Haken Audio Slim Continuum In-Depth Review

In his latest loopop video, synthesist Ziv Eliraz takes an in-depth look at the Haken Audio Slim Continuum, the latest version of Dr. Lippold Haken‘s expressive Continuum synthesizer.

The Continuum is a unique synthesizer that’s designed to capture a full range of expression, giving you independent polyphonic control over any attribute of your sounds. Each finger is sensed continuously in three dimensions, so you can do things like pitch bend single notes, play microtonally and have complete control over the timbre of your sounds.

Topics covered:

0:00 Intro
1:30 The Surface
3:55 Polyphonic control (MPE)
5:10 Portamento
6:20 EaganMatrix
7:30 What’s new?
11:00 Connectivity
12:50 The setup
14:50 Haken Editor
18:50 Recirculator
20:25 Rounding
22:30 Sustain
23:15 Sostenuto
25:00 Patching
29:15 Formulas
34:00 Jenny osc
35:00 BiqBank
35:40 BiqGraph
36:10 BiqMouth
36:30 Sine bank
36:50 Sine spray
37:15 Wave bank
38:00 Harmonic Manipulator
39:20 Modal Manipulator
39:55 Additive Bank
41:00 Kinetic Bank
41:40 Delay banks
42:20 Alternatives
44:30 Pros & cons
48:25 Outro

Check out the video and share your thoughts on the Continuum in the comments!

17 thoughts on “Haken Audio Slim Continuum In-Depth Review

  1. This is instrument of my dreams however the price makes it an impossible dream to achieve. I wonder when will be this kind of technology accessible to all humans, not only for the higher class.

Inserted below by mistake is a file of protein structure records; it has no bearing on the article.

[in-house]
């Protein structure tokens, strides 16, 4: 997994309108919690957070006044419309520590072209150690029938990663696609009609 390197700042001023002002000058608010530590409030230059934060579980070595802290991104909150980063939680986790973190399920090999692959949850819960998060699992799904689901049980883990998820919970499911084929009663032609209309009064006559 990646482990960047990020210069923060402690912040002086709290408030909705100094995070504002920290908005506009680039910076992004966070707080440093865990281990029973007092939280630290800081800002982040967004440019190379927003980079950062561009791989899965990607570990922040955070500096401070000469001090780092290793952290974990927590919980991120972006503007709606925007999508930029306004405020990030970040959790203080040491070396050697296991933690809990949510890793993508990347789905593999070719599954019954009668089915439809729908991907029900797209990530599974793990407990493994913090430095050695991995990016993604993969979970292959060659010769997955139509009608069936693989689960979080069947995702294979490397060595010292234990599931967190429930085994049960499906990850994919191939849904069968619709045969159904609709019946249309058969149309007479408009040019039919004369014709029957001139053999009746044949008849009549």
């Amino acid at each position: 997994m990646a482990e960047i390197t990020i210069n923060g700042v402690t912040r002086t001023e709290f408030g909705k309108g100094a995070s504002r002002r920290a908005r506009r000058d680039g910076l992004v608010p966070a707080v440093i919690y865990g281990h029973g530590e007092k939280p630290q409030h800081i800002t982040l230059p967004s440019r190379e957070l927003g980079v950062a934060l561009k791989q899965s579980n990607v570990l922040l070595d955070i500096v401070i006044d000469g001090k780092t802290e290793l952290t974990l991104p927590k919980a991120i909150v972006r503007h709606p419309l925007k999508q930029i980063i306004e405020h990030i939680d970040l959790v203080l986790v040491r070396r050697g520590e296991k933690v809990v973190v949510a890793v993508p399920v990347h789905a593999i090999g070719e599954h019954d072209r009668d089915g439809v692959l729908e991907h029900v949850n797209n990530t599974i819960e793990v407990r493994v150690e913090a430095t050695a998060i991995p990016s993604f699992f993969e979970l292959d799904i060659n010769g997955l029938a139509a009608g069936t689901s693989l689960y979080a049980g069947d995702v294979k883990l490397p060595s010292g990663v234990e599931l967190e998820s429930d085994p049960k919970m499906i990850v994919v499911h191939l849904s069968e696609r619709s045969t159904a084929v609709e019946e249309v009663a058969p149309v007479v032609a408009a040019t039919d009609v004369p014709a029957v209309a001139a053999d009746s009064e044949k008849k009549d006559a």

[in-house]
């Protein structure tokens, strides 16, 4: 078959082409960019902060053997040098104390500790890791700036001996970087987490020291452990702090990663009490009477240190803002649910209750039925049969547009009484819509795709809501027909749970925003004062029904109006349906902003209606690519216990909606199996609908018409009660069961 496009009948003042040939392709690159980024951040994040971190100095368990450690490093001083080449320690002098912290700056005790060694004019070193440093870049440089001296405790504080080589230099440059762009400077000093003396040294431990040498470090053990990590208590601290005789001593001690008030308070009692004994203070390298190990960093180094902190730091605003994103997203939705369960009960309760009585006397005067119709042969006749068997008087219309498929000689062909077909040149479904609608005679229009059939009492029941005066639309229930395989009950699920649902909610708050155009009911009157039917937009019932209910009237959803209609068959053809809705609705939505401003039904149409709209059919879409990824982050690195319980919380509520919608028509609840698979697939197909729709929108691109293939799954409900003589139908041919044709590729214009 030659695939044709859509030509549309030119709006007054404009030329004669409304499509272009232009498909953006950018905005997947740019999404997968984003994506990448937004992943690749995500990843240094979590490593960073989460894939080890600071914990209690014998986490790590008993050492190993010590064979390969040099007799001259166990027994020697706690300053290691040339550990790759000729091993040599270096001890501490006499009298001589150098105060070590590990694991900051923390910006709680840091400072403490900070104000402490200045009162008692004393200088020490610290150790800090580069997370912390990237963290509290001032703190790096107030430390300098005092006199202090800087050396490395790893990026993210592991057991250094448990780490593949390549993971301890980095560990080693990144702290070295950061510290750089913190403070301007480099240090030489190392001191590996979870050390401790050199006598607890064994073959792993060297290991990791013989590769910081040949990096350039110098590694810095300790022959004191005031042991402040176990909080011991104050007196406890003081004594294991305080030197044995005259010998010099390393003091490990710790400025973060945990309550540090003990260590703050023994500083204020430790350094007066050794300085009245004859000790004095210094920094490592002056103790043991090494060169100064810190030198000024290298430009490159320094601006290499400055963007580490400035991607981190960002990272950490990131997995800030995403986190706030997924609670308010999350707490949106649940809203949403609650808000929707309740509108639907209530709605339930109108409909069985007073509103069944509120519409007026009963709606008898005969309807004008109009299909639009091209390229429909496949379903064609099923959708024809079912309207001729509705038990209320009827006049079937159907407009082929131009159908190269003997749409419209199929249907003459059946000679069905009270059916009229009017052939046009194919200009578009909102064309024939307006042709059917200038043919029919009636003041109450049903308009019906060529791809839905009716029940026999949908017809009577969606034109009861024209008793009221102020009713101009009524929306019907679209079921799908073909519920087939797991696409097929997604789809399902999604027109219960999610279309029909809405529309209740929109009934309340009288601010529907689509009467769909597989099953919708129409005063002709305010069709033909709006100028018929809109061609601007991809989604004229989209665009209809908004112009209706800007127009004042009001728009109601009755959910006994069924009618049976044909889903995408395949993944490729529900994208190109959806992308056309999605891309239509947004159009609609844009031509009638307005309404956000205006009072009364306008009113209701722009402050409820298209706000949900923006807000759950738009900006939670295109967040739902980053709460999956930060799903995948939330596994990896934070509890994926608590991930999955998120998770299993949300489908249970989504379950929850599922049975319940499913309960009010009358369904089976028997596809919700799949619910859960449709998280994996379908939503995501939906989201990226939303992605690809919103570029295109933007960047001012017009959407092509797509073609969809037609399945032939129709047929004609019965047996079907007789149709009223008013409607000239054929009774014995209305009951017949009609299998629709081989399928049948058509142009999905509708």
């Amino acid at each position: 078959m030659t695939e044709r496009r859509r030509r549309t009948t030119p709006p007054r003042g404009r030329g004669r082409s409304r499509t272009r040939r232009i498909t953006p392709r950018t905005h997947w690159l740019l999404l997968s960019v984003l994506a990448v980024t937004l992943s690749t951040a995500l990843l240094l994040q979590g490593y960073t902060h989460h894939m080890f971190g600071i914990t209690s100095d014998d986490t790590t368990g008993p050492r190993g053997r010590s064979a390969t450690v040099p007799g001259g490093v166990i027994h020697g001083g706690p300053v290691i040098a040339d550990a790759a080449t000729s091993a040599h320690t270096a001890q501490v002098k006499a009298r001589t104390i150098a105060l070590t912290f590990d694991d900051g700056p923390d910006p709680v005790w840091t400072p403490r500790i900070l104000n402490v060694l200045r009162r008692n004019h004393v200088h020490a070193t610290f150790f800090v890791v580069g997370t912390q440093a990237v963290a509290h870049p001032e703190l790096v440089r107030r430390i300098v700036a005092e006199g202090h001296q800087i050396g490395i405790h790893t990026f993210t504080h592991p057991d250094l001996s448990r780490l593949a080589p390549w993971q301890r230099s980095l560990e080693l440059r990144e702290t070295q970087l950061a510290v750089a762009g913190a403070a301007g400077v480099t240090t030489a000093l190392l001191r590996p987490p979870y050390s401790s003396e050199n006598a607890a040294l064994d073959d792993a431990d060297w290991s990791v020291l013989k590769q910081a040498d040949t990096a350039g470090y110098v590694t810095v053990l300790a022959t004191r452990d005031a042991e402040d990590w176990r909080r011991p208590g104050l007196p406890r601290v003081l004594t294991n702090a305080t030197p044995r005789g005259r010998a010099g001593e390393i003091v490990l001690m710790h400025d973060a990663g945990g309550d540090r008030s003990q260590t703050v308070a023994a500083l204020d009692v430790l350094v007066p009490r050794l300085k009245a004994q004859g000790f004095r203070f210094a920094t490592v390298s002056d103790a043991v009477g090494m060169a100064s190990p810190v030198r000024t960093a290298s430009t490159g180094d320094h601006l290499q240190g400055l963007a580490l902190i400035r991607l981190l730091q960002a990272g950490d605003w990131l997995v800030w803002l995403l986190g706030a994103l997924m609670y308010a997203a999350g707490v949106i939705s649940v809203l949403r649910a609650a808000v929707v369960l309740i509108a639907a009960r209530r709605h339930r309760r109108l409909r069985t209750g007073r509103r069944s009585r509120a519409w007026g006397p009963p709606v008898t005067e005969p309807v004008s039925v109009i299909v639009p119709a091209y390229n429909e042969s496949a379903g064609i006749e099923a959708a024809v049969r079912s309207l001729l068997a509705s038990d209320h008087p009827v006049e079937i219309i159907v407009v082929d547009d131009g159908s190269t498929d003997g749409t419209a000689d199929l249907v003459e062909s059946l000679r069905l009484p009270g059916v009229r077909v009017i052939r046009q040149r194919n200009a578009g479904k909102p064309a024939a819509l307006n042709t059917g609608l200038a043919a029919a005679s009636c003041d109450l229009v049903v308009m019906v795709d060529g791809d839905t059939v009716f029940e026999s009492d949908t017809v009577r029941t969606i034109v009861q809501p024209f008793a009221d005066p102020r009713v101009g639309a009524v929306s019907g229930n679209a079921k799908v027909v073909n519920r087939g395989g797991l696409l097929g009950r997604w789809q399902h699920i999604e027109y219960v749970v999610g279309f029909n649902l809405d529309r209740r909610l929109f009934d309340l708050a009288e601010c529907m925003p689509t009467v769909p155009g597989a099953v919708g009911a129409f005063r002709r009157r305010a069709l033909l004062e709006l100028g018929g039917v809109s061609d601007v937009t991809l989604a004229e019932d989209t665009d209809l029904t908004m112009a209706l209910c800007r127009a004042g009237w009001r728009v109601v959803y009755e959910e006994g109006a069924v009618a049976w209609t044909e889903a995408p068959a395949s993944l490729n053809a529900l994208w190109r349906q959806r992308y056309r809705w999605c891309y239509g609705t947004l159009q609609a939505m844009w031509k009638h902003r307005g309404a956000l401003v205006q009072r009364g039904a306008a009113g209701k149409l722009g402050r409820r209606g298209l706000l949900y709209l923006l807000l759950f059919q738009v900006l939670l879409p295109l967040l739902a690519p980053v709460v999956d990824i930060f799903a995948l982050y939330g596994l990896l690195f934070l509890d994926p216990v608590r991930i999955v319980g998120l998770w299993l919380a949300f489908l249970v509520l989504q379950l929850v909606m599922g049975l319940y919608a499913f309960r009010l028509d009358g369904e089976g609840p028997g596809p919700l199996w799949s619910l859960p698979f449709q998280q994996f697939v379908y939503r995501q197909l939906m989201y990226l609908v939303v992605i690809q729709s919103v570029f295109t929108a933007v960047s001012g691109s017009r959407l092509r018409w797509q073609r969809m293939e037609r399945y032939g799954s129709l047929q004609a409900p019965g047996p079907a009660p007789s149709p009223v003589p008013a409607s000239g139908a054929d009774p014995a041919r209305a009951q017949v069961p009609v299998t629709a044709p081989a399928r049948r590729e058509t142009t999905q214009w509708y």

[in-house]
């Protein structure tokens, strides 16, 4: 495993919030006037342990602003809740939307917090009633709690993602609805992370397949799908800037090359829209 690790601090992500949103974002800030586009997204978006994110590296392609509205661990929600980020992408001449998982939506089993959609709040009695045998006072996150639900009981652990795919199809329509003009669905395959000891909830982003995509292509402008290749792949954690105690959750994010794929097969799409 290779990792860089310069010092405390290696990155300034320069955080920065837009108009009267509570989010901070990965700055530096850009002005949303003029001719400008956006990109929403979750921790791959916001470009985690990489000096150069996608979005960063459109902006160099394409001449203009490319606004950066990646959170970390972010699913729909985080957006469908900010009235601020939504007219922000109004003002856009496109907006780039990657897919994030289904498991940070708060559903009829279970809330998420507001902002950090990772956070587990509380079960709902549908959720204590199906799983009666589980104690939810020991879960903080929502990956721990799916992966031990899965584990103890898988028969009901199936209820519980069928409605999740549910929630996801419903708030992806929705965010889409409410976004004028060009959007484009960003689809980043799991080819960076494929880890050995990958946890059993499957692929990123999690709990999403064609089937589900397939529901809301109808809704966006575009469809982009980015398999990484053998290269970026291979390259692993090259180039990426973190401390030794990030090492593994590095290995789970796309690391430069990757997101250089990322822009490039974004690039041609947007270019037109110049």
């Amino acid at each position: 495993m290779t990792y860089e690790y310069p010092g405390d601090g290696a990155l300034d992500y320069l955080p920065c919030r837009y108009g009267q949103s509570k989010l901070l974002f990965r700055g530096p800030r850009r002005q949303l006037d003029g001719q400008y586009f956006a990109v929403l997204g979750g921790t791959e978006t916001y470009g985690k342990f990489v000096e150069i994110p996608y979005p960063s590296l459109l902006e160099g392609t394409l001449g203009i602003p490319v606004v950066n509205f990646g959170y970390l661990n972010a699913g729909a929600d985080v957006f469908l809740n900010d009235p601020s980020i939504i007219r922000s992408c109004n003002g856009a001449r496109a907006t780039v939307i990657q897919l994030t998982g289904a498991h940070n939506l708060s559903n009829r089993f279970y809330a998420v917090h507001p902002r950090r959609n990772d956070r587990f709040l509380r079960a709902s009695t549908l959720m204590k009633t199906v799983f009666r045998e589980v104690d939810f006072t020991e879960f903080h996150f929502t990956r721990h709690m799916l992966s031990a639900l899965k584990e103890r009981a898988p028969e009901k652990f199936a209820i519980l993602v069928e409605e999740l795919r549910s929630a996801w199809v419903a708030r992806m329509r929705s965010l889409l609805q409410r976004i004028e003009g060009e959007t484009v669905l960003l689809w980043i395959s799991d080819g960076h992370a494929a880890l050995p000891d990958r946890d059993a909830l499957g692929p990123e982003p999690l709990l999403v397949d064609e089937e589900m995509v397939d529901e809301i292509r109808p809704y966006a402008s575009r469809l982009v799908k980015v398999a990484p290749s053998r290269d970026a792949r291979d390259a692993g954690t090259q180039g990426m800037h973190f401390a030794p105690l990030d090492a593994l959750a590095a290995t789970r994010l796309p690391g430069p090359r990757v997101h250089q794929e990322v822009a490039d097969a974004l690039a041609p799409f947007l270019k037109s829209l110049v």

1. I was in on the Kickstarter for the Continuumini. But then I had a chance to play it at Superbooth and immediately cancelled my backing. I was disappointed to be honest

        Apart from the Eagan Matrix engine it offers nothing even close to the experience of the Continuum. The surface is not the same or even similar in any way and the polyphonic expression is much more limited so your playing style is also limited.

        If you’re going to spend a 700 – 1000 euro for an MPE instrument and you want to experience something akin to a Continuum you still can’t beat a Seaboard Rise. I had one a few years ago but sold it off because Ableton (my main daw) didn’t support it and Equator had no user sample support

        All that has changed now and Equator 2 is awesome. Granular engine with user sample support. Plus Ableton has pretty good MPE support now.

    1. Do I think this product is overpriced? Not really. Would i ever pay the asking price for what the functionality you get? Hell no.

      1. Wait nevermind, this thing is definitely overpriced. It costs more than I paid for my 2010 Ford fusion. If your synth costs the same as a car its overpriced.

  2. It’s cool but way overpriced for what it actually is. Probably this expensive because of patents and being a small company but after so many years it just feels like someone is being greedy.

    1. Anyone that thinks the Continuum is “way overpriced for what it actually is” is uninformed, but also just not the type of musician that this is designed for.

      The Continuum is designed for experienced musicians that want an electronic instrument that can be played with the same levels of expression as a traditional acoustic instrument.

      The Continuum is not a cheap as most synths because it’s not dumbed-down and cheaply built as most synths are.